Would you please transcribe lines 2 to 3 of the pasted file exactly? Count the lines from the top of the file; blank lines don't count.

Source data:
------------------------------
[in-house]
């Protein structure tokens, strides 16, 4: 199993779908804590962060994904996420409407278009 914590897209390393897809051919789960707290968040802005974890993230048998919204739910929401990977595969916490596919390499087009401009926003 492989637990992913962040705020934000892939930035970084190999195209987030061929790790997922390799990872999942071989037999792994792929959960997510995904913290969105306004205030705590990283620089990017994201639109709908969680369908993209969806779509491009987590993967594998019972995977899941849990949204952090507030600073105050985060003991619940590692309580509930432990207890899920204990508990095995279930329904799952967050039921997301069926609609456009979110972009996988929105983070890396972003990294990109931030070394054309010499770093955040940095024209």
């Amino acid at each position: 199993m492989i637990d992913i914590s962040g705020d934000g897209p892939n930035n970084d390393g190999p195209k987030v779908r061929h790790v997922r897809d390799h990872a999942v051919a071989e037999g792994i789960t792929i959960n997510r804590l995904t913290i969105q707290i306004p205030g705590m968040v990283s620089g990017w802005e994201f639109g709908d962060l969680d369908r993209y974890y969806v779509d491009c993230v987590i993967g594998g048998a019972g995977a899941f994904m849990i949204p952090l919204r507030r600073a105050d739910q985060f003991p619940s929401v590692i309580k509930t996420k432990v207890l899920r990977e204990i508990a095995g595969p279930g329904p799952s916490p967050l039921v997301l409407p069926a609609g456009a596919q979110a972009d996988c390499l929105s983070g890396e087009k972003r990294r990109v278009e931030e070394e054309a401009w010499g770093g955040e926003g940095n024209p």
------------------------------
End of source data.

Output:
């Protein structure tokens, strides 16, 4: 199993779908804590962060994904996420409407278009 914590897209390393897809051919789960707290968040802005974890993230048998919204739910929401990977595969916490596919390499087009401009926003 492989637990992913962040705020934000892939930035970084190999195209987030061929790790997922390799990872999942071989037999792994792929959960997510995904913290969105306004205030705590990283620089990017994201639109709908969680369908993209969806779509491009987590993967594998019972995977899941849990949204952090507030600073105050985060003991619940590692309580509930432990207890899920204990508990095995279930329904799952967050039921997301069926609609456009979110972009996988929105983070890396972003990294990109931030070394054309010499770093955040940095024209």
């Amino acid at each position: 199993m492989i637990d992913i914590s962040g705020d934000g897209p892939n930035n970084d390393g190999p195209k987030v779908r061929h790790v997922r897809d390799h990872a999942v051919a071989e037999g792994i789960t792929i959960n997510r804590l995904t913290i969105q707290i306004p205030g705590m968040v990283s620089g990017w802005e994201f639109g709908d962060l969680d369908r993209y974890y969806v779509d491009c993230v987590i993967g594998g048998a019972g995977a899941f994904m849990i949204p952090l919204r507030r600073a105050d739910q985060f003991p619940s929401v590692i309580k509930t996420k432990v207890l899920r990977e204990i508990a095995g595969p279930g329904p799952s916490p967050l039921v997301l409407p069926a609609g456009a596919q979110a972009d996988c390499l929105s983070g890396e087009k972003r990294r990109v278009e931030e070394e054309a401009w010499g770093g955040e926003g940095n024209p």